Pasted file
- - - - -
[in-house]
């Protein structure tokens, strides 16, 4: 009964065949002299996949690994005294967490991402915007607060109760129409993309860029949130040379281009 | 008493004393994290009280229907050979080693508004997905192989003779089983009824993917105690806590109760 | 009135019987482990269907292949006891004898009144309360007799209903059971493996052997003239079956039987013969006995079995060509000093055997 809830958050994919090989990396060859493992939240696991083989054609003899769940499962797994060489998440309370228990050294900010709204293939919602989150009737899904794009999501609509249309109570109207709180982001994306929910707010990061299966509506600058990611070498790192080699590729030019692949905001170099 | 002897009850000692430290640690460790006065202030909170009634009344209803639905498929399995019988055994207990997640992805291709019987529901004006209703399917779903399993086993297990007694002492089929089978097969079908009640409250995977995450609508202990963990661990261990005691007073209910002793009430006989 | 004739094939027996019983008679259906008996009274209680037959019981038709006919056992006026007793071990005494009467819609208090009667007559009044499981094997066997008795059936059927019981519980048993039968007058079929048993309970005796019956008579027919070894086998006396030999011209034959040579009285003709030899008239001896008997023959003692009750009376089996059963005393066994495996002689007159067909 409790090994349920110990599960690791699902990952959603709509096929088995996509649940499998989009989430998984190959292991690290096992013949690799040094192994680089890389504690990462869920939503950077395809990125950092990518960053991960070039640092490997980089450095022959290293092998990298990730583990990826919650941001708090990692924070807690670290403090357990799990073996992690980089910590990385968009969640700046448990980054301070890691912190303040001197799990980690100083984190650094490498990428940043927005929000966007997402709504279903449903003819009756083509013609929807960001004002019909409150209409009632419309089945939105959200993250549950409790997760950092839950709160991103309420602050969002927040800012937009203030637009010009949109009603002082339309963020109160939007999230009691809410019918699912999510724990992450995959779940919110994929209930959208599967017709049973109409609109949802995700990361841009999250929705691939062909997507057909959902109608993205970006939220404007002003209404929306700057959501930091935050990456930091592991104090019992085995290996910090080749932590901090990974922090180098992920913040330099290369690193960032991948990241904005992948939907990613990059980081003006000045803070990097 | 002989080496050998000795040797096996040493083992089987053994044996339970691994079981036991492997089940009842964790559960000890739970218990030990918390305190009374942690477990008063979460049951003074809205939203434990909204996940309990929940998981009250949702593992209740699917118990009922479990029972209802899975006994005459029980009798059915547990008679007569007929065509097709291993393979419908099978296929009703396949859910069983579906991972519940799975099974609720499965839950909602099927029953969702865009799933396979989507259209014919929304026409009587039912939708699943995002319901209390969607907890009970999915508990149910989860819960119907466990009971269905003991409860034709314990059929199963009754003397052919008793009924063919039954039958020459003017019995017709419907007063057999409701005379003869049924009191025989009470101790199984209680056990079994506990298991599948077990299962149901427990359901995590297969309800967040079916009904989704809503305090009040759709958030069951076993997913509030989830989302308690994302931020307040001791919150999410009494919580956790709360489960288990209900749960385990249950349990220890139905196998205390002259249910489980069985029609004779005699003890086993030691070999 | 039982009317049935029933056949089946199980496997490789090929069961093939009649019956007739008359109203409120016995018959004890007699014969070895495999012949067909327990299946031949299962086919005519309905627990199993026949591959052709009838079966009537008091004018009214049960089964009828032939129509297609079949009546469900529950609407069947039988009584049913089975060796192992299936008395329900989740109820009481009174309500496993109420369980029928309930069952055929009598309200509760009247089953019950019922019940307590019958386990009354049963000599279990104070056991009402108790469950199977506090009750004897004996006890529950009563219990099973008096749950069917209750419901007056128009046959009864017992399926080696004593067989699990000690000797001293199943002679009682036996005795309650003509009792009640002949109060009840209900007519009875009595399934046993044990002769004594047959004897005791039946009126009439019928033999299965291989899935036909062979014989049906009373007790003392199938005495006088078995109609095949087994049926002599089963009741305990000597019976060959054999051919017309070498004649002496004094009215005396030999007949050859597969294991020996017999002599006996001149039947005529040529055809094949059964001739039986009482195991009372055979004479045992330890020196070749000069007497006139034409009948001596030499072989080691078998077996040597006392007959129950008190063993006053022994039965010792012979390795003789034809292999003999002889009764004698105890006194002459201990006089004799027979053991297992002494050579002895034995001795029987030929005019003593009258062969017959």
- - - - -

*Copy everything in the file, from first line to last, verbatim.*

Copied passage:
[in-house]
């Protein structure tokens, strides 16, 4: 009964065949002299996949690994005294967490991402915007607060109760129409993309860029949130040379281009 | 008493004393994290009280229907050979080693508004997905192989003779089983009824993917105690806590109760 | 009135019987482990269907292949006891004898009144309360007799209903059971493996052997003239079956039987013969006995079995060509000093055997 809830958050994919090989990396060859493992939240696991083989054609003899769940499962797994060489998440309370228990050294900010709204293939919602989150009737899904794009999501609509249309109570109207709180982001994306929910707010990061299966509506600058990611070498790192080699590729030019692949905001170099 | 002897009850000692430290640690460790006065202030909170009634009344209803639905498929399995019988055994207990997640992805291709019987529901004006209703399917779903399993086993297990007694002492089929089978097969079908009640409250995977995450609508202990963990661990261990005691007073209910002793009430006989 | 004739094939027996019983008679259906008996009274209680037959019981038709006919056992006026007793071990005494009467819609208090009667007559009044499981094997066997008795059936059927019981519980048993039968007058079929048993309970005796019956008579027919070894086998006396030999011209034959040579009285003709030899008239001896008997023959003692009750009376089996059963005393066994495996002689007159067909 409790090994349920110990599960690791699902990952959603709509096929088995996509649940499998989009989430998984190959292991690290096992013949690799040094192994680089890389504690990462869920939503950077395809990125950092990518960053991960070039640092490997980089450095022959290293092998990298990730583990990826919650941001708090990692924070807690670290403090357990799990073996992690980089910590990385968009969640700046448990980054301070890691912190303040001197799990980690100083984190650094490498990428940043927005929000966007997402709504279903449903003819009756083509013609929807960001004002019909409150209409009632419309089945939105959200993250549950409790997760950092839950709160991103309420602050969002927040800012937009203030637009010009949109009603002082339309963020109160939007999230009691809410019918699912999510724990992450995959779940919110994929209930959208599967017709049973109409609109949802995700990361841009999250929705691939062909997507057909959902109608993205970006939220404007002003209404929306700057959501930091935050990456930091592991104090019992085995290996910090080749932590901090990974922090180098992920913040330099290369690193960032991948990241904005992948939907990613990059980081003006000045803070990097 | 002989080496050998000795040797096996040493083992089987053994044996339970691994079981036991492997089940009842964790559960000890739970218990030990918390305190009374942690477990008063979460049951003074809205939203434990909204996940309990929940998981009250949702593992209740699917118990009922479990029972209802899975006994005459029980009798059915547990008679007569007929065509097709291993393979419908099978296929009703396949859910069983579906991972519940799975099974609720499965839950909602099927029953969702865009799933396979989507259209014919929304026409009587039912939708699943995002319901209390969607907890009970999915508990149910989860819960119907466990009971269905003991409860034709314990059929199963009754003397052919008793009924063919039954039958020459003017019995017709419907007063057999409701005379003869049924009191025989009470101790199984209680056990079994506990298991599948077990299962149901427990359901995590297969309800967040079916009904989704809503305090009040759709958030069951076993997913509030989830989302308690994302931020307040001791919150999410009494919580956790709360489960288990209900749960385990249950349990220890139905196998205390002259249910489980069985029609004779005699003890086993030691070999 | 039982009317049935029933056949089946199980496997490789090929069961093939009649019956007739008359109203409120016995018959004890007699014969070895495999012949067909327990299946031949299962086919005519309905627990199993026949591959052709009838079966009537008091004018009214049960089964009828032939129509297609079949009546469900529950609407069947039988009584049913089975060796192992299936008395329900989740109820009481009174309500496993109420369980029928309930069952055929009598309200509760009247089953019950019922019940307590019958386990009354049963000599279990104070056991009402108790469950199977506090009750004897004996006890529950009563219990099973008096749950069917209750419901007056128009046959009864017992399926080696004593067989699990000690000797001293199943002679009682036996005795309650003509009792009640002949109060009840209900007519009875009595399934046993044990002769004594047959004897005791039946009126009439019928033999299965291989899935036909062979014989049906009373007790003392199938005495006088078995109609095949087994049926002599089963009741305990000597019976060959054999051919017309070498004649002496004094009215005396030999007949050859597969294991020996017999002599006996001149039947005529040529055809094949059964001739039986009482195991009372055979004479045992330890020196070749000069007497006139034409009948001596030499072989080691078998077996040597006392007959129950008190063993006053022994039965010792012979390795003789034809292999003999002889009764004698105890006194002459201990006089004799027979053991297992002494050579002895034995001795029987030929005019003593009258062969017959």